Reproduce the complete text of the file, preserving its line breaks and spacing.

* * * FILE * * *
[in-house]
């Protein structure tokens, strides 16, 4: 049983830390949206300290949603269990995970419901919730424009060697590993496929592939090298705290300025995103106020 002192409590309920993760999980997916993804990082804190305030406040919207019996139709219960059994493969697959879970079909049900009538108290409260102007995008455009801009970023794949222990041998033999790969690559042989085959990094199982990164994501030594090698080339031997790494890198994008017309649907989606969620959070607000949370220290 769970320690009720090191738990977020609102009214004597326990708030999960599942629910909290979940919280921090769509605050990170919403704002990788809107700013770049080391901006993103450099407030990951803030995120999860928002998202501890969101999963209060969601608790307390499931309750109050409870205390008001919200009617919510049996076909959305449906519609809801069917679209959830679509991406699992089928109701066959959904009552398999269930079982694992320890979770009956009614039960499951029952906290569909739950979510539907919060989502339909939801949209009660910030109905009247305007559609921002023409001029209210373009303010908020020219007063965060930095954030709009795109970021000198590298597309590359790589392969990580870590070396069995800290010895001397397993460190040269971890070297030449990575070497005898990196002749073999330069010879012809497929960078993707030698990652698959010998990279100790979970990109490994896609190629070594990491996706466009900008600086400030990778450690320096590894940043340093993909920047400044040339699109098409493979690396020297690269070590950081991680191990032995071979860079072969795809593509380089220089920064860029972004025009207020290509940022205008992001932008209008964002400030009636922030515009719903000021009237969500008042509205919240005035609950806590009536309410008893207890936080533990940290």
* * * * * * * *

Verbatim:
[in-house]
């Protein structure tokens, strides 16, 4: 049983830390949206300290949603269990995970419901919730424009060697590993496929592939090298705290300025995103106020 002192409590309920993760999980997916993804990082804190305030406040919207019996139709219960059994493969697959879970079909049900009538108290409260102007995008455009801009970023794949222990041998033999790969690559042989085959990094199982990164994501030594090698080339031997790494890198994008017309649907989606969620959070607000949370220290 769970320690009720090191738990977020609102009214004597326990708030999960599942629910909290979940919280921090769509605050990170919403704002990788809107700013770049080391901006993103450099407030990951803030995120999860928002998202501890969101999963209060969601608790307390499931309750109050409870205390008001919200009617919510049996076909959305449906519609809801069917679209959830679509991406699992089928109701066959959904009552398999269930079982694992320890979770009956009614039960499951029952906290569909739950979510539907919060989502339909939801949209009660910030109905009247305007559609921002023409001029209210373009303010908020020219007063965060930095954030709009795109970021000198590298597309590359790589392969990580870590070396069995800290010895001397397993460190040269971890070297030449990575070497005898990196002749073999330069010879012809497929960078993707030698990652698959010998990279100790979970990109490994896609190629070594990491996706466009900008600086400030990778450690320096590894940043340093993909920047400044040339699109098409493979690396020297690269070590950081991680191990032995071979860079072969795809593509380089220089920064860029972004025009207020290509940022205008992001932008209008964002400030009636922030515009719903000021009237969500008042509205919240005035609950806590009536309410008893207890936080533990940290």